Baroness Cumberlege: My Lords, we have considered all these aspects; indeed, we commissioned an independent inquiry, a review of neuro-sciences within the London area. The review was undertaken by some very distinguished consultants and professors in neuro-sciences. Their verdict was unequivocal. They said that the historical pattern of service provision is not fully geared to meet current population needs. Changes in demography mean that service sitings are no longer relevant as we move into the 21st century. As to the expertise in tertiary neuro-sciences centres such as that at Queens Square, the review recommended that such centres should be sited within a multi-specialty general teaching hospital and should have formal research and training links with medical schools and higher education institutes. We have accepted those recommendations,
Lord Peyton of Yeovil: My Lords, is my noble friend aware that her answer is reassuring in referring specifically to the excellence of this hospital? I hope that I can ask her now to redouble the assurance. Is she quite confident that the excellence of this institution will not be diluted by being spread?
Baroness Cumberlege: My Lords, it is our intention not only to protect and maintain the expertise within this hospital and within the institute, but also to promote its excellence. We believe it is a remarkable institution and we want to see it strengthened.
Baroness Cumberlege: My Lords, it really is up to the National to choose its partner. Clearly, it is considering a number of options. As the institute is already looking at University College London, perhaps that may influence its final decision. But the choice is the National's.
Baroness Masham of Ilton: My Lords, will the decision be made quickly? As the Minister knows, committee meetings and consultations take doctors away from patients. Is she aware that some patients are suffering from long waiting times in that hospital?
Lord Dean of Beswick: My Lords, the noble Lord, Lord Walton, says that the hospital is financially viable. The Minister in her reply says that the decision is based on the fact that it may not necessarily be viable in the future. What evidence has the Minister to substantiate that course of action? What proof is there that the hospital will not be viable? It may well be viable if the case is not proved. Have the Government taken any soundings of the highly qualified professional staff who man the hospital as to whether the service may deteriorate if there is a merger with another hospital?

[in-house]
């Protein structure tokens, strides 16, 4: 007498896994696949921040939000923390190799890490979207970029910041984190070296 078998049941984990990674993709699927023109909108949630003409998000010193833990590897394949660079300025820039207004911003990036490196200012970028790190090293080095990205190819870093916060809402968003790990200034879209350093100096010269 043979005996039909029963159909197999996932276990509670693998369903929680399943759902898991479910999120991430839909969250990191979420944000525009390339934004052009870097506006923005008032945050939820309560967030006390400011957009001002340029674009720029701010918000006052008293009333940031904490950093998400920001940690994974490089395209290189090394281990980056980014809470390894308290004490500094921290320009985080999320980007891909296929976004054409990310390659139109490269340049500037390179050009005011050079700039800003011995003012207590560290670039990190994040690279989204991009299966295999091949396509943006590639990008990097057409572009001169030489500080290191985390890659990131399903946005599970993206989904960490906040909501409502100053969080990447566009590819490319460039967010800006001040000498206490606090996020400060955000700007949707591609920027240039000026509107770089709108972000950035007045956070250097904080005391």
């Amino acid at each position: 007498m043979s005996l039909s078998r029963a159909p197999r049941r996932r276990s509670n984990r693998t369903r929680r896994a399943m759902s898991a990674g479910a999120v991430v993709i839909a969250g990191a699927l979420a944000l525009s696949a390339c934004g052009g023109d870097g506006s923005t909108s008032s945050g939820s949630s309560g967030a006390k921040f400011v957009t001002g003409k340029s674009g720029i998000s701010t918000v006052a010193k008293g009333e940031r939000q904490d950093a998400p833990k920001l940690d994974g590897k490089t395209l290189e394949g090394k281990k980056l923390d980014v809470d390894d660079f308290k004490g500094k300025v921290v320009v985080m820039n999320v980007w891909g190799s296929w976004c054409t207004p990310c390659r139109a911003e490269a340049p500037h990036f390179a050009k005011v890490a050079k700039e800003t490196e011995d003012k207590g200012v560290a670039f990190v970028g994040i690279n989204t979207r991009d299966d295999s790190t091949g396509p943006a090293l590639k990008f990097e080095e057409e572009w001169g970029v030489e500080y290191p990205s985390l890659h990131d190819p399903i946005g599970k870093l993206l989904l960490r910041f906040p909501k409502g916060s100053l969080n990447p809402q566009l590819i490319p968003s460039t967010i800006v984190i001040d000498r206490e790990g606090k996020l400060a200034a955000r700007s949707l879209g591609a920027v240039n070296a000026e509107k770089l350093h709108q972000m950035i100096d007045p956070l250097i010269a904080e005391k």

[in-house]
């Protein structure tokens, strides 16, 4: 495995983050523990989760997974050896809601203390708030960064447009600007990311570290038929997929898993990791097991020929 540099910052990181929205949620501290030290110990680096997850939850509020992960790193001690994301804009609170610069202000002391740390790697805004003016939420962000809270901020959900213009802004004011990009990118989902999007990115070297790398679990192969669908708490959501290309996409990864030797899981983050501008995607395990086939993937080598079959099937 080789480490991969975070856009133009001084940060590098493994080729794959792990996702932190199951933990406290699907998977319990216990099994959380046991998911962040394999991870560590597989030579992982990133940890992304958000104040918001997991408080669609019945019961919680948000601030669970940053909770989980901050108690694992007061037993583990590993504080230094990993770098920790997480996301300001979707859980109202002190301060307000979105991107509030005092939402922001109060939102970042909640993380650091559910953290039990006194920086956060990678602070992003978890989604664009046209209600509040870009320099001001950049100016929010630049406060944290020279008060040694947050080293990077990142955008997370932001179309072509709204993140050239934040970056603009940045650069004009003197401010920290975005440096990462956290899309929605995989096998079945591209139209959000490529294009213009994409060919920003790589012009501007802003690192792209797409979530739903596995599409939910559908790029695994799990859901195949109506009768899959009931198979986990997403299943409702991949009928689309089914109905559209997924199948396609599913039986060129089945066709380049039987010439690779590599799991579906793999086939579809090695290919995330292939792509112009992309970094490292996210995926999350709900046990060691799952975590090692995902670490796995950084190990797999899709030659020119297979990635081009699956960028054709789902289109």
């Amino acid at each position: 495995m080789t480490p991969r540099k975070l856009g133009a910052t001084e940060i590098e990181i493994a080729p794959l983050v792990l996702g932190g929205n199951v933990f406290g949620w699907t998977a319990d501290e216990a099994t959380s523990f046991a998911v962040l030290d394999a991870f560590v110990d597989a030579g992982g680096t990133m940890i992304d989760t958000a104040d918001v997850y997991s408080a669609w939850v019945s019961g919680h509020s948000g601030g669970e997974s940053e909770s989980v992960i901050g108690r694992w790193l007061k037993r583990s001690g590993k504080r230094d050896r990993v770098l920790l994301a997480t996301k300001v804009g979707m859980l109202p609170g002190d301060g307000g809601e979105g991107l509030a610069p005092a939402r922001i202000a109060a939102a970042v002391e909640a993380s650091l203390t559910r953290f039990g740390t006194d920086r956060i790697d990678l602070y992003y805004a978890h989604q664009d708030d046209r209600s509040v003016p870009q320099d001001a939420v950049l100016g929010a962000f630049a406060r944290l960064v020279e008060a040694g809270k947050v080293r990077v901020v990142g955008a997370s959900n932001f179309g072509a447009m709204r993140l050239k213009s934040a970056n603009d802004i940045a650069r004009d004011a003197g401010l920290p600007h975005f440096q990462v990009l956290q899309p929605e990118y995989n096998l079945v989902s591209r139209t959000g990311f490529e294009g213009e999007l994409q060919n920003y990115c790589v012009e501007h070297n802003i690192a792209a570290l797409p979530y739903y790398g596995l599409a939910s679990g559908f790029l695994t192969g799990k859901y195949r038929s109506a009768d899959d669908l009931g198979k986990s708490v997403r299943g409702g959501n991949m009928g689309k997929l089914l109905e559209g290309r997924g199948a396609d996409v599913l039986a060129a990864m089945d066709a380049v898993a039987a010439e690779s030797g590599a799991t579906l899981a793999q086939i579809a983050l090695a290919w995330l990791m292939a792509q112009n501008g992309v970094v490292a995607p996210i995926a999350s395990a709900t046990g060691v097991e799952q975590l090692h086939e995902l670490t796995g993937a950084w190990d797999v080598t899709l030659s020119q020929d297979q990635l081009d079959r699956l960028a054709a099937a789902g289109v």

Baroness Cumberlege: My Lords, we always consult with staff whenever there is a proposal. The evidence is that 13 district health authorities who commissioned services have indicated that next year they will reduce work to be done by this hospital. Indeed, the hospital itself is planning to handle up to 15 per cent. less work over the next three years.
Baroness Cumberlege: My Lords, I cannot give that undertaking. It depends what happens in terms not only of the number of contracts that are placed with this hospital but also movements in clinical activity in the way that medical science is changing. Your Lordships
Lord Walton of Detchant: My Lords, will the Minister accept that there is a major multi-million pound development of a new building going on at the Queens Square site at the moment? If, as she very properly suggests, a merger with another major hospital does take place, may we be assured that the existing site will nevertheless be retained?
Lord Inglewood: My Lords, the matter is likely to be discussed within the OSCE later this week. We would expect Turkey to act in accordance with all the commitments of the Budapest Declaration, including those relating to the code of conduct and the human dimension.